Santiago de Chile and the Transantiago: How much technological progress is bearable?

The paper intends to identify the requirements of technological progress in public transportation and resultant impacts on people’s daily life and social inequalities, with a specific regard to the case of Santiago de Chile. There public transport policy has developed from a de-regulation period in the 1980s to a re-regulation since the 1990s, which seems to have had an important impact on users’ travel habits and competences. During the deregulation period the service was characterized by an uncoordinated, private bus-oversupply, complementary to the efficient public metro. In order to suspend the stigmatization of public transportation as ‘mode of the poor’, the re-regulation period culminated finally in the establishment of the sophisticated ‘Transantiago’ system in February 2007. The Transantiago project envisaged the total modernization of the transport industry by re-organizing the bus network under private operation, renewing the fleet and bus infrastructure, establishing advanced public regulation and monitoring tools, introducing a tariff union with the metro and new electronic tickets. But the design and implementation process of this ambitious project failed, and in its first two years of existence the Transantiago has been rejected by wider parts of the population. The subsequent paper consists in four basic parts. First of all, the theoretical concept of motility is introduced which is assumed to provide an adequate approach for explaining important parts of the Transantiago rejection. Second, the main research interests and the methodological approach are exposed. Subsequently, the case study area of Santiago is presented, giving a short overview on the technical and planning failures of the Transantiago, but concentrating then on the own empiric results (about 40 in-depth interviews with inhabitants and additional expert interviews). Finally, some specific and some general conclusions are drawn, summarizing the social impacts identified and the lessons learned concerning transport modernization in the context of technical progress and related social drawbacks.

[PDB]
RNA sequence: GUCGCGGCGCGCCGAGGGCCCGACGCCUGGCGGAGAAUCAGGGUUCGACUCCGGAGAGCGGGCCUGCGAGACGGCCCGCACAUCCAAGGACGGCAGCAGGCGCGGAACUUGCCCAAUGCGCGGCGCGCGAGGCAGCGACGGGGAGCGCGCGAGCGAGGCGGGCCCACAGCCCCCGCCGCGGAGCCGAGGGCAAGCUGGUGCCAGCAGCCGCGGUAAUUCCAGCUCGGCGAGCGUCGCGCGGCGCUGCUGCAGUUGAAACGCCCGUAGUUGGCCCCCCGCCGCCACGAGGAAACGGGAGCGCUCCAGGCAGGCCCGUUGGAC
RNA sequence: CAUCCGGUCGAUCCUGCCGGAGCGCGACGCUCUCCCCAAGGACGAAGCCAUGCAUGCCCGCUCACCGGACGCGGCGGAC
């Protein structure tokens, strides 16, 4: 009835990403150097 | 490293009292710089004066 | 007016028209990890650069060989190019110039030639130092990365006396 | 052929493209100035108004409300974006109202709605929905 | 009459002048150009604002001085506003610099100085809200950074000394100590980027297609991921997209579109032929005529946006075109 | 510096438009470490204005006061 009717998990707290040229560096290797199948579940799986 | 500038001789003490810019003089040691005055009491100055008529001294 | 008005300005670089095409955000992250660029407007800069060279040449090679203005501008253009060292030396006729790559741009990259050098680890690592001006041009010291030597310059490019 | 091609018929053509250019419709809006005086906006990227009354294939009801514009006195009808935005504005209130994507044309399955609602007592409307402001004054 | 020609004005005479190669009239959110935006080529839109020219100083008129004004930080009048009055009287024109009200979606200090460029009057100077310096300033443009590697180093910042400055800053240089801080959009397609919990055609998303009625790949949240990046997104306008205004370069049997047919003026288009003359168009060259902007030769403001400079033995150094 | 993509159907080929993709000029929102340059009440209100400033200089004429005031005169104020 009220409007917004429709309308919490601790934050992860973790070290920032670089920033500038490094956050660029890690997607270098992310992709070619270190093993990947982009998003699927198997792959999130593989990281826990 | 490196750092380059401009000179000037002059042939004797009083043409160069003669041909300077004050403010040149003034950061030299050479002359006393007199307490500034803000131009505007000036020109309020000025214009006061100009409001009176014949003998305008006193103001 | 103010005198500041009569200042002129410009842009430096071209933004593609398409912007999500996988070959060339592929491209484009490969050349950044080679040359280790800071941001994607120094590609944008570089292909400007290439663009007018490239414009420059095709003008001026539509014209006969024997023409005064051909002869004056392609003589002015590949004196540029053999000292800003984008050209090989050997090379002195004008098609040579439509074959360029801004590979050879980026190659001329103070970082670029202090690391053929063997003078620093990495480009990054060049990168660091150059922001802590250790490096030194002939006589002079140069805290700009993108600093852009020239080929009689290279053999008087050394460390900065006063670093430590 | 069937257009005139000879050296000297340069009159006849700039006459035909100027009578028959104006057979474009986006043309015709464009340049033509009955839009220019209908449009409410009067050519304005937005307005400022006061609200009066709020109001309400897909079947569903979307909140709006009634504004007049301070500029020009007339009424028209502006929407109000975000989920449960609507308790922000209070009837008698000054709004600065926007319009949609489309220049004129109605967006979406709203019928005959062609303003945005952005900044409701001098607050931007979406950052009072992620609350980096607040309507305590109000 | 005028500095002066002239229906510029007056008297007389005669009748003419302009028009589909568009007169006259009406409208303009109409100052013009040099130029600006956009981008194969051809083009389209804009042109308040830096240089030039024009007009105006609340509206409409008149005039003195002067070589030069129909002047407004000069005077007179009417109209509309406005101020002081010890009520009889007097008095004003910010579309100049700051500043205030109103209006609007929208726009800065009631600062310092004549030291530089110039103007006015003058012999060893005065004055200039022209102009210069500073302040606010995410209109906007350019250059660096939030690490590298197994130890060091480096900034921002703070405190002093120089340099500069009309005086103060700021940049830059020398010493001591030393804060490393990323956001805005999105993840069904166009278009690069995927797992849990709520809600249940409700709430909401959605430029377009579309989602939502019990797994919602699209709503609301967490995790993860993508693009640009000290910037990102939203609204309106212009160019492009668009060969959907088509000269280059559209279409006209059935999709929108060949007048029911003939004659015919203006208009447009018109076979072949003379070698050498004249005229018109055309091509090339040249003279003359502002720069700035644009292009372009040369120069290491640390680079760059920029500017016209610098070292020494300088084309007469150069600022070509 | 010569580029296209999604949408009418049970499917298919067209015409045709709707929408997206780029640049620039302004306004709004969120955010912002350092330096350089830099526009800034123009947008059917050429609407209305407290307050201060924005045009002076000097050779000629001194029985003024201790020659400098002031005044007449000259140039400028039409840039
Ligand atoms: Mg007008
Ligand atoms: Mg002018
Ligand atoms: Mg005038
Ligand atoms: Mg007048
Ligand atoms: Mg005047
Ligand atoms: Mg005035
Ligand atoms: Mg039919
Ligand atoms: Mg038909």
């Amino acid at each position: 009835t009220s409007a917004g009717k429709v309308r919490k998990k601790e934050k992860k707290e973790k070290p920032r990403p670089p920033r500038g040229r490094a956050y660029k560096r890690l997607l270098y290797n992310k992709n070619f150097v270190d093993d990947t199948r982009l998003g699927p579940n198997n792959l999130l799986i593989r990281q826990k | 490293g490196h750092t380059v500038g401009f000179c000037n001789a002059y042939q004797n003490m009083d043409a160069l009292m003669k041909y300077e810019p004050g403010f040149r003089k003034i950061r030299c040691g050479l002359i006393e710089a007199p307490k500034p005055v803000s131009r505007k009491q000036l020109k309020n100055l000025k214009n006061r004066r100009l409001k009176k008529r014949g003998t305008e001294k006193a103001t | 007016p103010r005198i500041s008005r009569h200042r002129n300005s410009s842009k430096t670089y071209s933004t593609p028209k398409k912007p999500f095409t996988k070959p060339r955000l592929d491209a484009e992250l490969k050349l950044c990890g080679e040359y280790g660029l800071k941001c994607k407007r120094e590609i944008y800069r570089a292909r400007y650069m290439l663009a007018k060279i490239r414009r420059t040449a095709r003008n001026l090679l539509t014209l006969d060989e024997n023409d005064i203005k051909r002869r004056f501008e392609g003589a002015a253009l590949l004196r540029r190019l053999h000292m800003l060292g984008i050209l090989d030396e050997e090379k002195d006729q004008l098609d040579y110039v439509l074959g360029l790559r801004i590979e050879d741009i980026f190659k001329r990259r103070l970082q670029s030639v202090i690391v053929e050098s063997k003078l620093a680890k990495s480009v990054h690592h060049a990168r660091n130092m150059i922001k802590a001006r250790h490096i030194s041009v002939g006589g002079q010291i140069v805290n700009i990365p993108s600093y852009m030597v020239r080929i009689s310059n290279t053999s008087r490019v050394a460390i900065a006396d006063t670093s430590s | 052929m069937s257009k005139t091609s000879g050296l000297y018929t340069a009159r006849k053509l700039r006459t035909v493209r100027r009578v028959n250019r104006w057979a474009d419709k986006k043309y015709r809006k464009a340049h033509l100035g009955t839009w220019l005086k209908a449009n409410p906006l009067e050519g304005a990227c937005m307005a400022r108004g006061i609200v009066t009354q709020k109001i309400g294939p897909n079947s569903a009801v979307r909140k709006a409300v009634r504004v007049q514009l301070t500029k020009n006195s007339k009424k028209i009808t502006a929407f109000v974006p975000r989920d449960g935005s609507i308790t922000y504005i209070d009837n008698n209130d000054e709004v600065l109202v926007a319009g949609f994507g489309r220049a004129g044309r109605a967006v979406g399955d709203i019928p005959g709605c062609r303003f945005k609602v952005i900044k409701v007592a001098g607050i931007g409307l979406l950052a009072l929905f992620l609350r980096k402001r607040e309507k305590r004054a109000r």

Presented at:
o UNESCO chair International Conference on Technologies for Development, Lausanne, Switzerland, February, 8-10, 2010

 Record created 2010-03-15, last modified 2018-03-17

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